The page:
- Bikin' to WMATA. (Photo: flickr/brownpau)
Metro is busy with a lot today. The organization has released unfortunate news about four employees who stole money as well as the fact that a whole portion of a Metro line will temporarily be down this weekend.
But another set of data also appeared today from Metro's Office of Long Range Planning (it does exist! And it has a neat, if sporadically updated blog!). Today the office released data from a recent study of how bike commuting and Metro riding intersect, looking specifically at the availability and density of the bike racks at 84 of the 86 Metro stations (Union Station lockers were excluded). The Metro website says there are about 1,700 bike racks at the stations total. First, let's look at this nifty chart that the planners compiled from six weeks of peak-usage time, May 1 to June 15. The legend tells us that blue means bikes on racks, yellow refers to bikes present but not on the racks, and red means empty spaces on the racks. The size of the pie is the total rack capacity plus bikes not on the racks.
- (Photo: WMATA)
See a bigger version of the chart here.
The greatest amount of rack parking seems to fall near the ends of lines, at stations like East Falls Church and College Park, which both hold 124, or at the 103 of the Rockville station.
The last bike count of this sort was apparently done in 2006-2007 and the comparison between the amount of bike parking available then and now is hardly insignificant.
In the four to five interim years, bike rack capacity increased by 20% (2,963 to 3,544) and the number of observed bikes increased by an astounding 76% (1,248 to 2,196). The divide between the rack capacity numbers and the observed bike numbers is also interesting to me. The overall capacity seems more than accommodating for the bikes, but the distribution doesn't, it seems, shake out appropriately station by station. Some racks become full in bike-heavy areas fast, forcing cyclists to leave their bikes elsewhere, while some racks seem to rarely be used. The planners pointed to Vienna as the station with the most overflow (completely full bike racks with 31 additional bikes parked nearby).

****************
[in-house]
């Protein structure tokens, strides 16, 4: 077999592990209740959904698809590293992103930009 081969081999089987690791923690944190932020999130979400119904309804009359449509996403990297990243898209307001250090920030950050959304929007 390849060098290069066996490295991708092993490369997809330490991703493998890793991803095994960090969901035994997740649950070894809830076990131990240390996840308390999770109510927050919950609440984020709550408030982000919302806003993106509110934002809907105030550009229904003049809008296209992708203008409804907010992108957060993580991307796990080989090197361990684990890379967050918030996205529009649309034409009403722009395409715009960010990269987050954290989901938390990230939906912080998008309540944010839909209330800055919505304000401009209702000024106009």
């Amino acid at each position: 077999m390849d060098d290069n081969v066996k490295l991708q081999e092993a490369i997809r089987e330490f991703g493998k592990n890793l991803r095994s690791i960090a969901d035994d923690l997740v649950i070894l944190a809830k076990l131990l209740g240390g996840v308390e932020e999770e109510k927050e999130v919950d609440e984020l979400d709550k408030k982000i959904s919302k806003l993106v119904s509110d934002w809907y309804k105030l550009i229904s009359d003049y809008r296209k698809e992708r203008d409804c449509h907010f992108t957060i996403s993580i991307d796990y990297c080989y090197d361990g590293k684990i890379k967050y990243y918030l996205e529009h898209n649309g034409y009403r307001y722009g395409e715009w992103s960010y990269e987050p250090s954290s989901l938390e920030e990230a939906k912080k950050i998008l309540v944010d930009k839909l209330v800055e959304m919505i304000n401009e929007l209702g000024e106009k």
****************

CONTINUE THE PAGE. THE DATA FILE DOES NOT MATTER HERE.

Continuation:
I wish there'd been some talk and consideration of theft in the study. The Wash Cycle mentioned this concern about Metro station bike racks this past spring. Another question I have: Do some cyclists willingly choose to not leave their bikes on the station racks even when there's space available? I don't know.
Metro says they'll be using this data to help plan future expansions and upgrades to different Metro stations' bike racks and they've already expanded the offerings at King Street, Medical Center, Grosvenor, Georgia Ave/Petworth, and College Park since the counts here were conducted earlier this summer. The data strikes me as valuable from a planning perspective, and I'm curious to know how the presence of the Capital Bikeshare affected the amount of people who have taken up the bike commuting lifestyle in the District.
How do you feel about the bike racks at the Metro stations? Which stations get overcrowded? I'm curious about what the average D.C. cyclist feels about their capacity and value.